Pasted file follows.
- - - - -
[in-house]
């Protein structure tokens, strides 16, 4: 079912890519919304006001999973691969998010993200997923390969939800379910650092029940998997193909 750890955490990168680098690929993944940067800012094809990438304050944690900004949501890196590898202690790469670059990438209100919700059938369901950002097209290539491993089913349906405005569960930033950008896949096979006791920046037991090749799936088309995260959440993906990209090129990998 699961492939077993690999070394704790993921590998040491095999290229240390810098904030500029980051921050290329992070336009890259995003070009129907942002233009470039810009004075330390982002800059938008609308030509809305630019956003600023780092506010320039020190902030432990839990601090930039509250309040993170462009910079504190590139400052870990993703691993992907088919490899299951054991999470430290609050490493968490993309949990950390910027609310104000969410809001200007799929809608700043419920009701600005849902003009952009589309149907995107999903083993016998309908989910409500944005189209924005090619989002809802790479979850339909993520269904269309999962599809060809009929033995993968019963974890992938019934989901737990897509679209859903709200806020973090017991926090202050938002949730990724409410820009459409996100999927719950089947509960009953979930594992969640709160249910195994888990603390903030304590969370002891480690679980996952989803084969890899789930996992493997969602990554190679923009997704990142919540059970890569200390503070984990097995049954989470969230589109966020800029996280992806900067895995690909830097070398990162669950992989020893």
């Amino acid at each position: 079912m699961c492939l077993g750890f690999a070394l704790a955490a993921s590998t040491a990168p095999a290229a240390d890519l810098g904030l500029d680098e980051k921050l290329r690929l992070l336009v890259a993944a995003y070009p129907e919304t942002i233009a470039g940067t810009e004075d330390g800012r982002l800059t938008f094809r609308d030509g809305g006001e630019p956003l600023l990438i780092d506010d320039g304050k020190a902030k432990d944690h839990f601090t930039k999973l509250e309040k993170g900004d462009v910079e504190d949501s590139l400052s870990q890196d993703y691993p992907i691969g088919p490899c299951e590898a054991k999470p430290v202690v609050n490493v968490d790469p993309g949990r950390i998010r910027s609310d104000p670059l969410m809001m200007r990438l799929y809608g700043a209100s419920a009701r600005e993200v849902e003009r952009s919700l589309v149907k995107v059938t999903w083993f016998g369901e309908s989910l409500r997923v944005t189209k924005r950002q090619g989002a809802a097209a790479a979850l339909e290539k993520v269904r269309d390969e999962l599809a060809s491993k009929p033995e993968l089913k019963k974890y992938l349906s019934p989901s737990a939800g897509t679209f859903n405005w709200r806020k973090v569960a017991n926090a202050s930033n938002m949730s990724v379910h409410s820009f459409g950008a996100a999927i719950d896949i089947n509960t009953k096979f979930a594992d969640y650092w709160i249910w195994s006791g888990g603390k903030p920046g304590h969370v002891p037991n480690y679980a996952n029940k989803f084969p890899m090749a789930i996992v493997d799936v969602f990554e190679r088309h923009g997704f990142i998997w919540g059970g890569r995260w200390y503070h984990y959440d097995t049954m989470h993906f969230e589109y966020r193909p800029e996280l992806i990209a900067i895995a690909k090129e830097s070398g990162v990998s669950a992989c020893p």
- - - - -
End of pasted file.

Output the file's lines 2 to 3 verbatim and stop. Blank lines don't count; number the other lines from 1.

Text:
């Protein structure tokens, strides 16, 4: 079912890519919304006001999973691969998010993200997923390969939800379910650092029940998997193909 750890955490990168680098690929993944940067800012094809990438304050944690900004949501890196590898202690790469670059990438209100919700059938369901950002097209290539491993089913349906405005569960930033950008896949096979006791920046037991090749799936088309995260959440993906990209090129990998 699961492939077993690999070394704790993921590998040491095999290229240390810098904030500029980051921050290329992070336009890259995003070009129907942002233009470039810009004075330390982002800059938008609308030509809305630019956003600023780092506010320039020190902030432990839990601090930039509250309040993170462009910079504190590139400052870990993703691993992907088919490899299951054991999470430290609050490493968490993309949990950390910027609310104000969410809001200007799929809608700043419920009701600005849902003009952009589309149907995107999903083993016998309908989910409500944005189209924005090619989002809802790479979850339909993520269904269309999962599809060809009929033995993968019963974890992938019934989901737990897509679209859903709200806020973090017991926090202050938002949730990724409410820009459409996100999927719950089947509960009953979930594992969640709160249910195994888990603390903030304590969370002891480690679980996952989803084969890899789930996992493997969602990554190679923009997704990142919540059970890569200390503070984990097995049954989470969230589109966020800029996280992806900067895995690909830097070398990162669950992989020893």
């Amino acid at each position: 079912m699961c492939l077993g750890f690999a070394l704790a955490a993921s590998t040491a990168p095999a290229a240390d890519l810098g904030l500029d680098e980051k921050l290329r690929l992070l336009v890259a993944a995003y070009p129907e919304t942002i233009a470039g940067t810009e004075d330390g800012r982002l800059t938008f094809r609308d030509g809305g006001e630019p956003l600023l990438i780092d506010d320039g304050k020190a902030k432990d944690h839990f601090t930039k999973l509250e309040k993170g900004d462009v910079e504190d949501s590139l400052s870990q890196d993703y691993p992907i691969g088919p490899c299951e590898a054991k999470p430290v202690v609050n490493v968490d790469p993309g949990r950390i998010r910027s609310d104000p670059l969410m809001m200007r990438l799929y809608g700043a209100s419920a009701r600005e993200v849902e003009r952009s919700l589309v149907k995107v059938t999903w083993f016998g369901e309908s989910l409500r997923v944005t189209k924005r950002q090619g989002a809802a097209a790479a979850l339909e290539k993520v269904r269309d390969e999962l599809a060809s491993k009929p033995e993968l089913k019963k974890y992938l349906s019934p989901s737990a939800g897509t679209f859903n405005w709200r806020k973090v569960a017991n926090a202050s930033n938002m949730s990724v379910h409410s820009f459409g950008a996100a999927i719950d896949i089947n509960t009953k096979f979930a594992d969640y650092w709160i249910w195994s006791g888990g603390k903030p920046g304590h969370v002891p037991n480690y679980a996952n029940k989803f084969p890899m090749a789930i996992v493997d799936v969602f990554e190679r088309h923009g997704f990142i998997w919540g059970g890569r995260w200390y503070h984990y959440d097995t049954m989470h993906f969230e589109y966020r193909p800029e996280l992806i990209a900067i895995a690909k090129e830097s070398g990162v990998s669950a992989c020893p």